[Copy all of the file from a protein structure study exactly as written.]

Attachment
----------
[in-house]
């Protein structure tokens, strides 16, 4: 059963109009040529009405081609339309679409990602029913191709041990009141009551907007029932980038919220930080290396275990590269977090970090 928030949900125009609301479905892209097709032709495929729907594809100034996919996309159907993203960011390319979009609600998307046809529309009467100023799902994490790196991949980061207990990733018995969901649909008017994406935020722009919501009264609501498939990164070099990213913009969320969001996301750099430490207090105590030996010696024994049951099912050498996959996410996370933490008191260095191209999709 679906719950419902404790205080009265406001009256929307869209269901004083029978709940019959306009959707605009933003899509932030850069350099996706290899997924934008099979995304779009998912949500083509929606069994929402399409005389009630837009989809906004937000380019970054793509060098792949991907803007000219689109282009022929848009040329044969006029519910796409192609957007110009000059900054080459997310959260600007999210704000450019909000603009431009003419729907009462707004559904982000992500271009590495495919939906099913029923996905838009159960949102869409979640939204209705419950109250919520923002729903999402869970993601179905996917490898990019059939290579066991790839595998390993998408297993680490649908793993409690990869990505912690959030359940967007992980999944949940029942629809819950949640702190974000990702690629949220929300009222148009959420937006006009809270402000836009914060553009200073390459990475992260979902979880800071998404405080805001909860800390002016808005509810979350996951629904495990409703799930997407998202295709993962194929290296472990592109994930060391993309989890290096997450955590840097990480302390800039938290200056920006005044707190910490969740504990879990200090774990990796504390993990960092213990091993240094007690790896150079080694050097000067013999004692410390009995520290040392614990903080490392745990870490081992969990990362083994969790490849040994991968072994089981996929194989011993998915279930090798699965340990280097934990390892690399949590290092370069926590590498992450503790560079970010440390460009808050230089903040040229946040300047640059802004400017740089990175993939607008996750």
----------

[in-house]
């Protein structure tokens, strides 16, 4: 059963109009040529009405081609339309679409990602029913191709041990009141009551907007029932980038919220930080290396275990590269977090970090 928030949900125009609301479905892209097709032709495929729907594809100034996919996309159907993203960011390319979009609600998307046809529309009467100023799902994490790196991949980061207990990733018995969901649909008017994406935020722009919501009264609501498939990164070099990213913009969320969001996301750099430490207090105590030996010696024994049951099912050498996959996410996370933490008191260095191209999709 679906719950419902404790205080009265406001009256929307869209269901004083029978709940019959306009959707605009933003899509932030850069350099996706290899997924934008099979995304779009998912949500083509929606069994929402399409005389009630837009989809906004937000380019970054793509060098792949991907803007000219689109282009022929848009040329044969006029519910796409192609957007110009000059900054080459997310959260600007999210704000450019909000603009431009003419729907009462707004559904982000992500271009590495495919939906099913029923996905838009159960949102869409979640939204209705419950109250919520923002729903999402869970993601179905996917490898990019059939290579066991790839595998390993998408297993680490649908793993409690990869990505912690959030359940967007992980999944949940029942629809819950949640702190974000990702690629949220929300009222148009959420937006006009809270402000836009914060553009200073390459990475992260979902979880800071998404405080805001909860800390002016808005509810979350996951629904495990409703799930997407998202295709993962194929290296472990592109994930060391993309989890290096997450955590840097990480302390800039938290200056920006005044707190910490969740504990879990200090774990990796504390993990960092213990091993240094007690790896150079080694050097000067013999004692410390009995520290040392614990903080490392745990870490081992969990990362083994969790490849040994991968072994089981996929194989011993998915279930090798699965340990280097934990390892690399949590290092370069926590590498992450503790560079970010440390460009808050230089903040040229946040300047640059802004400017740089990175993939607008996750």